The dominant spirit, however, that haunts this enchanted region, and seems to be commander-in-chief of all the powers of the air, is the apparition of a figure on horseback, without a head. It is said by some to be the ghost of a Hessian trooper, whose head had been carried away by a cannon-ball, in some nameless battle during the Revolutionary War, and who is ever and anon seen by the country folk hurrying along in the gloom of night, as if on the wings of the wind. His haunts are not confined to the valley, but extend at times to the adjacent roads, and especially to the vicinity of a church at no great distance. Indeed, certain of the most authentic historians of those parts, who have been careful in collecting and collating the floating facts concerning this spectre, allege that the body of the trooper having been buried in the churchyard, the ghost rides forth to the scene of battle in nightly quest of his head, and that the rushing speed with which he sometimes passes along the Hollow, like a midnight blast, is owing to his being belated, and in a hurry to get back to the churchyard before daybreak. 
Such is the general purport of this legendary superstition, which has furnished materials for many a wild story in that region of shadows; and the spectre is known at all the country firesides, by the name of the Headless Horseman of Sleepy Hollow. 
It is remarkable that the visionary propensity I have mentioned is not confined to the native inhabitants of the valley, but is unconsciously imbibed by every one who resides there for a time. However wide awake they may have been before they entered that sleepy region, they are sure, in a little time, to inhale the witching influence of the air, and begin to grow imaginative, to dream dreams, and see apparitions. 
I mention this peaceful spot with all possible laud, for it is in such little retired Dutch valleys, found here and there embosomed in the great State of New York, that population, manners, and customs remain fixed, while the great torrent of migration and improvement, which is making such incessant changes in other parts of this restless country, sweeps by them unobserved. They are like those little nooks of still water, which border a rapid stream, where we may see the straw and bubble riding quietly at anchor, or slowly revolving in their mimic harbor, undisturbed by the rush of the passing current. Though many years have elapsed since I trod the drowsy shades of Sleepy Hollow, yet I question whether I should not still find the same trees and the same families vegetating in its sheltered bosom.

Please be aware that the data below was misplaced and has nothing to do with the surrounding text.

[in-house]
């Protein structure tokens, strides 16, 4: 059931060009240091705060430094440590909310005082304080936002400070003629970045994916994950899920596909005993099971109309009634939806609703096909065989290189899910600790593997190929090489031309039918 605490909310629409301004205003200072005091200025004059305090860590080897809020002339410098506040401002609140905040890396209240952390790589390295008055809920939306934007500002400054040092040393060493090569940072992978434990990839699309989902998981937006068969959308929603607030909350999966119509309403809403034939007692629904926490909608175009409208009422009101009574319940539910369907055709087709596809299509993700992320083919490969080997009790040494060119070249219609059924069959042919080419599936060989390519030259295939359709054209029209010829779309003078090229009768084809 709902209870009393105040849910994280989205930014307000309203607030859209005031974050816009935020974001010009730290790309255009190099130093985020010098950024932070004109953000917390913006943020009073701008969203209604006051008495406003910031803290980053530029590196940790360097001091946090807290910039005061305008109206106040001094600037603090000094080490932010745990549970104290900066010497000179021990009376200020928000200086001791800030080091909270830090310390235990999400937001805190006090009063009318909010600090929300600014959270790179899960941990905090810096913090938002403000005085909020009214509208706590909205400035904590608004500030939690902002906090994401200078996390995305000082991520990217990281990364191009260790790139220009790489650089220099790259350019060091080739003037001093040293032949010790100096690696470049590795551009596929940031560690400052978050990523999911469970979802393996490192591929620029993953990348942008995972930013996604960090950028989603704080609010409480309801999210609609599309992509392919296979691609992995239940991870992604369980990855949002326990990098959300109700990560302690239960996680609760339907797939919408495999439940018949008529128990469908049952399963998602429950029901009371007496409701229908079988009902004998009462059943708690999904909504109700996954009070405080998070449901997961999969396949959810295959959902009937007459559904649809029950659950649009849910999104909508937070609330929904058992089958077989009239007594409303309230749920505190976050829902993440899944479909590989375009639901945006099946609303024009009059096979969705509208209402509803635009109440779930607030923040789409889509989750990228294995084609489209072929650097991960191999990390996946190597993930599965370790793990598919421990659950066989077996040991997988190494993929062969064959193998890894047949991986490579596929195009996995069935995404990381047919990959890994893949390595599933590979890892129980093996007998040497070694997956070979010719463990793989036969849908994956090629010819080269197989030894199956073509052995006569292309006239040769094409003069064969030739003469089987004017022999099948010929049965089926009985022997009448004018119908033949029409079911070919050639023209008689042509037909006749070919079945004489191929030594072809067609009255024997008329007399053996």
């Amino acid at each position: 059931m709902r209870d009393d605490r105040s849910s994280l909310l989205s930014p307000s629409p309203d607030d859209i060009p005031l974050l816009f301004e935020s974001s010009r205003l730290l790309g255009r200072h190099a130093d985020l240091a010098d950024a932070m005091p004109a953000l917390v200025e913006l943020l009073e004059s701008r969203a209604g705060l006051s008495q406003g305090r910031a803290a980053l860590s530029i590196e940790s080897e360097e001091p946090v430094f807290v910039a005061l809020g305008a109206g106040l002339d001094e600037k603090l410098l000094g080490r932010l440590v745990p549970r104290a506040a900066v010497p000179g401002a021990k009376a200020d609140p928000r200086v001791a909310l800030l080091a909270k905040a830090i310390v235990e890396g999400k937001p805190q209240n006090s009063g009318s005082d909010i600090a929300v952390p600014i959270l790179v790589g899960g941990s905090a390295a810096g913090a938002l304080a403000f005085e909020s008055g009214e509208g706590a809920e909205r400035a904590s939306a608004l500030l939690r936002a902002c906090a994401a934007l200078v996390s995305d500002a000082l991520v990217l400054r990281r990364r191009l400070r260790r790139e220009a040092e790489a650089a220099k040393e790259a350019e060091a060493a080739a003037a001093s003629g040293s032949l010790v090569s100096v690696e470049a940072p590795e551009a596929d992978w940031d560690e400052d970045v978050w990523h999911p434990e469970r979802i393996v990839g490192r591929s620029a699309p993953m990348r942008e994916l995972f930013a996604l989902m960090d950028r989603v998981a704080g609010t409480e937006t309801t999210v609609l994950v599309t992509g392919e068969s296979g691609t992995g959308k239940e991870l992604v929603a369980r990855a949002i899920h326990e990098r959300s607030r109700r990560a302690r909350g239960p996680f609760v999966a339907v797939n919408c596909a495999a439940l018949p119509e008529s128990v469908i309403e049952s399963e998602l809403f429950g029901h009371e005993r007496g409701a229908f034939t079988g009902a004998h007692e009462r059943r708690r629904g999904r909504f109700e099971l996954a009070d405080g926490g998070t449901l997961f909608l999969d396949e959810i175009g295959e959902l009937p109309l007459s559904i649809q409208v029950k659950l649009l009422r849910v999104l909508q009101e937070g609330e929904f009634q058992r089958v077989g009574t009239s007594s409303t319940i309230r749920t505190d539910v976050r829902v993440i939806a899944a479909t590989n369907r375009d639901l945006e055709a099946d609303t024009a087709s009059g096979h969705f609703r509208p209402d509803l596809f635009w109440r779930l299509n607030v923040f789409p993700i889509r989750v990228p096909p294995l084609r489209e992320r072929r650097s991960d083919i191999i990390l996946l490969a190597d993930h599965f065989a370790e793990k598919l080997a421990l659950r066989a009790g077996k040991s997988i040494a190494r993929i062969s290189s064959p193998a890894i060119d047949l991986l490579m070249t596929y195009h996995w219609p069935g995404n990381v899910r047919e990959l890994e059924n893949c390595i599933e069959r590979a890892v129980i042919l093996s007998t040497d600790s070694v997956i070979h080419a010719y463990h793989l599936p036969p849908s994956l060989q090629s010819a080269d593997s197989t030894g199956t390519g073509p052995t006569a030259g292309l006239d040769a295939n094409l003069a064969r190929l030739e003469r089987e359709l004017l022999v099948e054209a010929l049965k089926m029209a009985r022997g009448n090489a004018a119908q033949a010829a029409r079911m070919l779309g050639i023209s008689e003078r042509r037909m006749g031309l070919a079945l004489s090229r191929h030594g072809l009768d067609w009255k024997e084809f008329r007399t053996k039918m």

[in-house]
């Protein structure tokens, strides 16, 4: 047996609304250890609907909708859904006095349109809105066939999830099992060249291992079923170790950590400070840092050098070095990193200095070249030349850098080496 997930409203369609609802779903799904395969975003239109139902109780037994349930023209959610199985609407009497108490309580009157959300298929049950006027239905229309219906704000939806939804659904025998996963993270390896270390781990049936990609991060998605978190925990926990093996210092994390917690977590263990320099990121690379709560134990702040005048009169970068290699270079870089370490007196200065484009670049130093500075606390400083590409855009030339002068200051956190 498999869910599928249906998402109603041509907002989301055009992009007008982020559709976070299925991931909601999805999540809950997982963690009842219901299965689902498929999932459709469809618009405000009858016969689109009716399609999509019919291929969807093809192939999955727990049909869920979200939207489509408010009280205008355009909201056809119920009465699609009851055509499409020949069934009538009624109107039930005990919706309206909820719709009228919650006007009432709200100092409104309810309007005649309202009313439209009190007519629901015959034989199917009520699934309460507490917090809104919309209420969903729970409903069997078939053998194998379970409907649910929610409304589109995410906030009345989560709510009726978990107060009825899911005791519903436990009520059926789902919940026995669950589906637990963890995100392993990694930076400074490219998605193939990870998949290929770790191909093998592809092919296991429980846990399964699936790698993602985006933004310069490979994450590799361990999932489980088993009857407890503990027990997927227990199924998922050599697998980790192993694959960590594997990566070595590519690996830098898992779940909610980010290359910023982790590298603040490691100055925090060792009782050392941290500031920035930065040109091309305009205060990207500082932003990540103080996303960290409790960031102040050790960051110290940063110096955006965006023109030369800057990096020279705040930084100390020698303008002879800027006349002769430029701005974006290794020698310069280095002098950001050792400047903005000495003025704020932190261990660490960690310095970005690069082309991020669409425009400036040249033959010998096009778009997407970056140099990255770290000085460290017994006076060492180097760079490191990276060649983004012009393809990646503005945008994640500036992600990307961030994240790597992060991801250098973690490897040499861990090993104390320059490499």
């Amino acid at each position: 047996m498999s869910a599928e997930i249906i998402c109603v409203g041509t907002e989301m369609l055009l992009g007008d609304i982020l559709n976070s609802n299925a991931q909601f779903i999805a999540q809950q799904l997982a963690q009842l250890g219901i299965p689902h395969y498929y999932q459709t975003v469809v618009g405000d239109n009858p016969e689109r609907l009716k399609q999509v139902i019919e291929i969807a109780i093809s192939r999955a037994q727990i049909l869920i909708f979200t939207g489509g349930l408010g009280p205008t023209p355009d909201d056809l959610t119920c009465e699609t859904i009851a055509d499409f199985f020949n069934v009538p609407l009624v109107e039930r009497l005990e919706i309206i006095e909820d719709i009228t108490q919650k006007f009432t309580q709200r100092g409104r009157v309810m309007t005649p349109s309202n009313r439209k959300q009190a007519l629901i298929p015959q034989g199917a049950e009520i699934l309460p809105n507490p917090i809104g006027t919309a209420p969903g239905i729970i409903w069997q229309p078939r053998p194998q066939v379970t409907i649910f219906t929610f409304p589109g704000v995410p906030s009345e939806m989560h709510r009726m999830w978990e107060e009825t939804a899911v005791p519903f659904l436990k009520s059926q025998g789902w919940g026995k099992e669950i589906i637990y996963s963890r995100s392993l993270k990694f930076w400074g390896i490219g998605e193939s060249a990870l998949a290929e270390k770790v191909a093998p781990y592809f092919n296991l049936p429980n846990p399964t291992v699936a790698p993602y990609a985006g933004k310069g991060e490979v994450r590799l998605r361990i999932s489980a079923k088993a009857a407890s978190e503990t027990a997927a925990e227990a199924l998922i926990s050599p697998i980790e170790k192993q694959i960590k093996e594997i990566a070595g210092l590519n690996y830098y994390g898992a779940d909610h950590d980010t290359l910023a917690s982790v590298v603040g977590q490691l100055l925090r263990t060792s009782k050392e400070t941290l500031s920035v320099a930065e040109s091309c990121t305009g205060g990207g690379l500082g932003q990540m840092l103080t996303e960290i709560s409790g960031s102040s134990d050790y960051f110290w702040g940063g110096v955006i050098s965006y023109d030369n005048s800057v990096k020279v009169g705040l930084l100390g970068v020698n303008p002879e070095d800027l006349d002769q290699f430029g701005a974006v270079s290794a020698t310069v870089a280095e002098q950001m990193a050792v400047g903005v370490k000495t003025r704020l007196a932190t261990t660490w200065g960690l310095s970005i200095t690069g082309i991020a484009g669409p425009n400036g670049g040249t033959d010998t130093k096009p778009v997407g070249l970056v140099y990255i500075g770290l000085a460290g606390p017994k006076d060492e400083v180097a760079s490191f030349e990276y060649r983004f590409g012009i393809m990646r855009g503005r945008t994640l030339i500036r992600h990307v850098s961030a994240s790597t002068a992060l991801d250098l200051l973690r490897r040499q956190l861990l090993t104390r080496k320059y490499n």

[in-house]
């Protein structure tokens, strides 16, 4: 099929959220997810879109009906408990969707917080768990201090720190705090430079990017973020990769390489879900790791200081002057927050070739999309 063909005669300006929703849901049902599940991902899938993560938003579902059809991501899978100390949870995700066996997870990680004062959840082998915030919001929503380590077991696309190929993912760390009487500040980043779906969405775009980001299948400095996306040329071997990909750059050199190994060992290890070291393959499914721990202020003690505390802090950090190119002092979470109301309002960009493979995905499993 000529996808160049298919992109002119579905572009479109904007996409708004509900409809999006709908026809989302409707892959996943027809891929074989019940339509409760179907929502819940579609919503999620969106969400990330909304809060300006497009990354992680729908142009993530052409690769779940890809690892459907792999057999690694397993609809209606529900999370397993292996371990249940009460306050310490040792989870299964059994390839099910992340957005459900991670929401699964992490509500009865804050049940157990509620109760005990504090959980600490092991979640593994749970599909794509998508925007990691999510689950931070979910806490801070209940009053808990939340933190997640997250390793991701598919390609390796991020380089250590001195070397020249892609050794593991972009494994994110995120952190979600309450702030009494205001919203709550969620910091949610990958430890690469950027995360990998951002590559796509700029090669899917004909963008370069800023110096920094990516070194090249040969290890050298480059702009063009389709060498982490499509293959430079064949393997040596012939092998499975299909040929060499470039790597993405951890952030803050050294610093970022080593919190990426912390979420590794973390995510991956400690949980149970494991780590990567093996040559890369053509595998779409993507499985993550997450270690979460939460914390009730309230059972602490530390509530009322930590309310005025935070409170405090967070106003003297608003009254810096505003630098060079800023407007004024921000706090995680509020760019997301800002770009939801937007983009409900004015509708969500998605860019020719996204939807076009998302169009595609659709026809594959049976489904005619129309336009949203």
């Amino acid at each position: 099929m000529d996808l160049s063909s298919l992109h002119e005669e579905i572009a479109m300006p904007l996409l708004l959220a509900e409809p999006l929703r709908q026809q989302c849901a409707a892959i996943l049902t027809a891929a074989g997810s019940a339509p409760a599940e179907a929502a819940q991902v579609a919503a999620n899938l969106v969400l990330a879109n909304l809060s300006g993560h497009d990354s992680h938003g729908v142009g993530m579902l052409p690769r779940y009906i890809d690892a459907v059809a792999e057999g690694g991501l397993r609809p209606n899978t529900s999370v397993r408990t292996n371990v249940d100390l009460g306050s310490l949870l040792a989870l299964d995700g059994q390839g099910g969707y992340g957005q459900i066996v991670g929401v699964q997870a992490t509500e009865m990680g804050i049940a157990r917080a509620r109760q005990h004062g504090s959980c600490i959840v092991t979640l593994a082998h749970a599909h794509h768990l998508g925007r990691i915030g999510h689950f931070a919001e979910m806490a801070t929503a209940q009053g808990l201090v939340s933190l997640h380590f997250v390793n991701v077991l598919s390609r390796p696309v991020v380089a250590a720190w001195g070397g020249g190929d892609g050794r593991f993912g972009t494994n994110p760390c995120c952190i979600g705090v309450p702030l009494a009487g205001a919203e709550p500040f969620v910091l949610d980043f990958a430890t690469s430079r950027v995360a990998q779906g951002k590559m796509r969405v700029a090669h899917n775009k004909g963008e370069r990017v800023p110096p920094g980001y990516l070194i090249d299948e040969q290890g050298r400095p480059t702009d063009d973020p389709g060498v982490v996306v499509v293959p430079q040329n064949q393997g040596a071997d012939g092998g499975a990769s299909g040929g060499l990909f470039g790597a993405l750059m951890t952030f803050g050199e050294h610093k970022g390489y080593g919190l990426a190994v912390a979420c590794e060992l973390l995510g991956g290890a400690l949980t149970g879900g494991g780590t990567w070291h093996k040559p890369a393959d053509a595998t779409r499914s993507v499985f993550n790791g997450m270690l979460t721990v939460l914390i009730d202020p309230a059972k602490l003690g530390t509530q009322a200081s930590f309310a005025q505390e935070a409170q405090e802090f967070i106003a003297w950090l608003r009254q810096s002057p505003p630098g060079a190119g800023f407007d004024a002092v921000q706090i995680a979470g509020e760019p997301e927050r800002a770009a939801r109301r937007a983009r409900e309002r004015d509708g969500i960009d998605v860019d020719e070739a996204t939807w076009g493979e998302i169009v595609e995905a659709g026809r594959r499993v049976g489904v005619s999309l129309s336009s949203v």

Into this quiet, physically and culturally sheltered place comes the cultured, urbane Ichabod Crane from Connecticut. Described as "tall, but exceedingly lank, with narrow shoulders, long arms and legs, hands that dangled a mile out of his sleeves, feet that might have served for shovels, and his whole frame most loosely hung together... one might have mistaken him for the genius of famine descending upon the earth, or some scarecrow eloped from a cornfield" he is the antithesis of the solid bodies of rural working folk of Dutch stock.

Sleepiness, drowsiness, and the encounter of the past with the modern is the dominant theme of both of Irving's most celebrated works, The Legend of Sleepy Hollow and Rip Van Winkle. In the latter, the eponymous character wanders into the Catskills in the days before the American Revolution, whereupon he meets the ghostly crew of Henry Hudson and sleeps for 20 years. He emerges into a much changed America, now separated from the bosom of Great Britain. Like the Wild Hunt, the "Sleeper Wakes" is a common thread in global mythology and fiction. It's first written versions date back almost 2000 years, and like its popularity among Victorian writers of Scientific Romance (for example, Edward Bellamy's Looking Backward), was often a venue for Utopian ambitions and reminiscences. An early Christian version is "The Seven Sleepers of Ephesus", about a group of Christians persecuted under Emperor Diocletian who slumber in a cave until emerging during Emperor Theodosius II's reign over a Christian empire. Irving uses Rip to explore the differences in America before and after the Revolution, as well as to free genteel, lazy Rip from his nagging wife and the responsibilities of a young, healthy male. The Legend of Sleepy Hollow is an inversion of Rip Van Winkle. Whereas a spectre from the past comes into the modern world in Rip Van Winkle, it is a spectre of modernity that comes into the forgotten Sleepy Hollow.

Not that Ichabod Crane set himself out to be disagreeable. On the contrary, "He assisted the farmers occasionally in the lighter labors of their farms, helped to make hay, mended the fences, took the horses to water, drove the cows from pasture, and cut wood for the winter fire... In addition to his other vocations, he was the singing-master of the neighborhood, and picked up many bright shillings by instructing the young folks in psalmody... Thus, by divers little makeshifts, in that ingenious way which is commonly denominated 'by hook and by crook,' the worthy pedagogue got on tolerably enough, and was thought, by all who understood nothing of the labor of headwork, to have a wonderfully easy life of it." Nevertheless he was an exotic creature whose worldliness was something implicitly held over the community. "Our man of letters, therefore, was peculiarly happy in the smiles of all the country damsels. How he would figure among them in the churchyard, between services on Sundays; gathering grapes for them from the wild vines that overran the surrounding trees; reciting for their amusement all the epitaphs on the tombstones; or sauntering, with a whole bevy of them, along the banks of the adjacent millpond; while the more bashful country bumpkins hung sheepishly back, envying his superior elegance and address."